If you do not have an external microphone, please try to stay as close as possible to your laptop or desktop computer’s microphone to ensure excellent audio quality.
The host will start the interview by hitting the Record button, and you should see numbers rolling and a waveform moving across the screen as you speak.
At the end of the interview, the host will end the recording. But please do not close your browser until you see a message saying that you’re all done. What you’re waiting for is for Zencastr to finish uploading your audio to the cloud so that the host can save a copy.
In some cases, the interview host may want to record using both an MP3 and a higher-quality WAV file. Note that it can take longer to upload WAV files, particularly over a slow internet connection. So please be patient.
And that’s it. If everything goes according to plan, it will sound like you and the host were in the same room!
Bonus: Make a backup voice recording with Audacity
While Zencastr should upload the audio of your recordings after the end of the interview, sometimes things don’t go according to plan and you’re stuck with a recording that has digital glitches, audio that drops out periodically, or other noise.
So it’s often a good idea to ask your guest to make a backup recording using a second method (and to do the same yourself). One way to do this is by using a voice memo app on your phone.
Another way is to use a free application called Audacity that makes it easy to record (and edit) audio on a Windows, Mac, or Linux computer. If you’re already using your computer to record an interview through Zencastr, you and your guest (or guests) can run Audacity at the same time and save a local recording to your computers. After the end of the interview, you can ask them to save their recordings and send them to you using Dropbox, Google Drive, WeTransfer, or any other service that supports sending larger files.
Audacity is a powerful, somewhat complicated tool for recording and editing audio. But the basic recording functions are actually pretty easy to use. Here’s how:
view a transcript of this video
In this video I’ll walk you through the steps of using Audacity to make a voice recording.
First, download and install the latest version of Audacity from the AudacityTeam.org website.
Next, if you have a USB microphone, now is the time to plug it into your computer. I’d strongly recommend using headphones as well.
Now, you can open Audacity — and you should see a screen that looks like this — with recording and playback buttons in the upper right corner.
If you’re using your computer’s default microphone, all you have to do to start a recording is hit the big red record icon. But you may notice that nothing seems to be happening — that’s because Audacity did not automatically detect the microphone I’m using.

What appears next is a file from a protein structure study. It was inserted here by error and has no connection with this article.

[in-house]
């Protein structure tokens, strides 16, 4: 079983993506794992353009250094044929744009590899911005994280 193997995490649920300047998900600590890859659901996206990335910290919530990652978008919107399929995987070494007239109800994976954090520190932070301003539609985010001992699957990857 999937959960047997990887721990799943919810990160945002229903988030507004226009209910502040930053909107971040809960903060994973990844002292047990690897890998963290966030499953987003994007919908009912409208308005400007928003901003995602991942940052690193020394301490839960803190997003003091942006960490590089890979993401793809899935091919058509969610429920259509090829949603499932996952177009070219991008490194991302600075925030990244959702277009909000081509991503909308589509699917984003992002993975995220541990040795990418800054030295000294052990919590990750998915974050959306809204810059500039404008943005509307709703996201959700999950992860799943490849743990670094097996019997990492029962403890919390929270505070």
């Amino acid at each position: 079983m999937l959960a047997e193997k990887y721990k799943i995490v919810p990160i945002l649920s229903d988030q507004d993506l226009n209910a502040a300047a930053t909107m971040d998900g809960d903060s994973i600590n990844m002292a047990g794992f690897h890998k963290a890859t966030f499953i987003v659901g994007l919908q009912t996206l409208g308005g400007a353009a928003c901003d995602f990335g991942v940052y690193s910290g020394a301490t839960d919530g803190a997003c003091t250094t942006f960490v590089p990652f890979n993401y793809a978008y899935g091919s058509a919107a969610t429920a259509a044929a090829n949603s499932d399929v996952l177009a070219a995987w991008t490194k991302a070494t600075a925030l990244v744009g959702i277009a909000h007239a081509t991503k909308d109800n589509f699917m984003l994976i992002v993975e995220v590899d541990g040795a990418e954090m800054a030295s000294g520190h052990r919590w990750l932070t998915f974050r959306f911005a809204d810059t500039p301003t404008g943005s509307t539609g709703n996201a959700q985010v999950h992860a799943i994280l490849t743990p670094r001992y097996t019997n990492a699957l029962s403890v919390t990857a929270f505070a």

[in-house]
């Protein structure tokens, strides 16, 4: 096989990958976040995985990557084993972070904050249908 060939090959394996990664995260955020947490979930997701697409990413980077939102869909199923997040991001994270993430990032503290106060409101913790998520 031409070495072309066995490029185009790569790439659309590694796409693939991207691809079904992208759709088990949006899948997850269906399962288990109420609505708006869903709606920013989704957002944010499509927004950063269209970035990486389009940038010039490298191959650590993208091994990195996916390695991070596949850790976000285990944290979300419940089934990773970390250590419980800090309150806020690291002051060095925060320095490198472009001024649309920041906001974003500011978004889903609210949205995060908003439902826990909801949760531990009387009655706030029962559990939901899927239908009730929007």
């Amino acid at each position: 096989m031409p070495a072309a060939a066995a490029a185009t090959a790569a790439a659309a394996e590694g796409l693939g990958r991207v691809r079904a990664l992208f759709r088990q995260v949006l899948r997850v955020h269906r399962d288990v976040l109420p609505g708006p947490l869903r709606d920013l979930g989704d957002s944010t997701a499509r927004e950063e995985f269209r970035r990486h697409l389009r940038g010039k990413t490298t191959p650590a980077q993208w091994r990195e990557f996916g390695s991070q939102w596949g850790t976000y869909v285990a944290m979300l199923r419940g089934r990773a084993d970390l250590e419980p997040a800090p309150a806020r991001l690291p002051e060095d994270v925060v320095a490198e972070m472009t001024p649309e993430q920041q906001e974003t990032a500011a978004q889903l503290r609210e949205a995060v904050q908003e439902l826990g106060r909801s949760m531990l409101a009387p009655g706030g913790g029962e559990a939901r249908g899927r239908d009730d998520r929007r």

So let’s stop the recording by hitting the black square STOP button, hit the X button to get rid of this track, and adjust our audio input settings from this drop-down menu.
We can also choose mono or stereo from the next drop-down, and change our audio playback device from the one next to that — so you can make sure you can hear yourself while you record. This is important so you’ll notice any unexpected noises that may occur if you bump the mic stand or a dog barks. You can always stop speaking for a moment and then start again.
Now that I’ve selected the correct mic, let’s start another recording.
When I talk, you can see the volume meters moving at the top of the screen, and the peaks and valleys of the WAV file show up as I speak.
It’s worth pointing out that if you’re using a laptop with a built-in microphone, you may accidentally be recording from the built-in mic rather than the higher-quality USB microphone. So it’s a good idea to tap the mic and see if you can hear it in your headphones. If not, tap the laptop mic and see if you can hear that.
You can always stop the recording and start over again after adjusting the settings.
To stop the recording, hit the black square button.
And to save the recording, go to the File Menu, choose Export, and then select the file type.
WAV gives you the best audio quality, but long recordings will result in very large files, which may take up more space on your disk or be a hassle to send over the internet.
MP3 files are smaller and take up less space, and may be easier to send over the internet — but the audio quality is not as good.